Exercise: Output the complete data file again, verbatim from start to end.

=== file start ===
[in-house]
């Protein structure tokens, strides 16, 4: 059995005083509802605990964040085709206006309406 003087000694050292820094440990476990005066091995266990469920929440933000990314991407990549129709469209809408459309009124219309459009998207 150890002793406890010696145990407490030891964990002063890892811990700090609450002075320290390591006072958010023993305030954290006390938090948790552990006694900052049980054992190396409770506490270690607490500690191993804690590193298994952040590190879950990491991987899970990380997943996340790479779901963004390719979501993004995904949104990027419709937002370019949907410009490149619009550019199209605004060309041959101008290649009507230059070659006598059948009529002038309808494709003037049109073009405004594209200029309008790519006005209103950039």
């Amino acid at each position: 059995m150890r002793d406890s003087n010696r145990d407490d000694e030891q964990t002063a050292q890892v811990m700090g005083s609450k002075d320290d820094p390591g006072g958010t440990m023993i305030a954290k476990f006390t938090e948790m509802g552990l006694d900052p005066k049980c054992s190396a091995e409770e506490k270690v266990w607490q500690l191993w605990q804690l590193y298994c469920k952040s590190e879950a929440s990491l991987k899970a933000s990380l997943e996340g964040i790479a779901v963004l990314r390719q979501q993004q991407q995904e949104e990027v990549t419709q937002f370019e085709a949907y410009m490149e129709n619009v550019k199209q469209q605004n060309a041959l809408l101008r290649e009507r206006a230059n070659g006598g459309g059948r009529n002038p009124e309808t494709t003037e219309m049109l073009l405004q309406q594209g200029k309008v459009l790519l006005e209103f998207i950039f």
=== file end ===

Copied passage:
[in-house]
């Protein structure tokens, strides 16, 4: 059995005083509802605990964040085709206006309406 003087000694050292820094440990476990005066091995266990469920929440933000990314991407990549129709469209809408459309009124219309459009998207 150890002793406890010696145990407490030891964990002063890892811990700090609450002075320290390591006072958010023993305030954290006390938090948790552990006694900052049980054992190396409770506490270690607490500690191993804690590193298994952040590190879950990491991987899970990380997943996340790479779901963004390719979501993004995904949104990027419709937002370019949907410009490149619009550019199209605004060309041959101008290649009507230059070659006598059948009529002038309808494709003037049109073009405004594209200029309008790519006005209103950039």
């Amino acid at each position: 059995m150890r002793d406890s003087n010696r145990d407490d000694e030891q964990t002063a050292q890892v811990m700090g005083s609450k002075d320290d820094p390591g006072g958010t440990m023993i305030a954290k476990f006390t938090e948790m509802g552990l006694d900052p005066k049980c054992s190396a091995e409770e506490k270690v266990w607490q500690l191993w605990q804690l590193y298994c469920k952040s590190e879950a929440s990491l991987k899970a933000s990380l997943e996340g964040i790479a779901v963004l990314r390719q979501q993004q991407q995904e949104e990027v990549t419709q937002f370019e085709a949907y410009m490149e129709n619009v550019k199209q469209q605004n060309a041959l809408l101008r290649e009507r206006a230059n070659g006598g459309g059948r009529n002038p009124e309808t494709t003037e219309m049109l073009l405004q309406q594209g200029k309008v459009l790519l006005e209103f998207i950039f």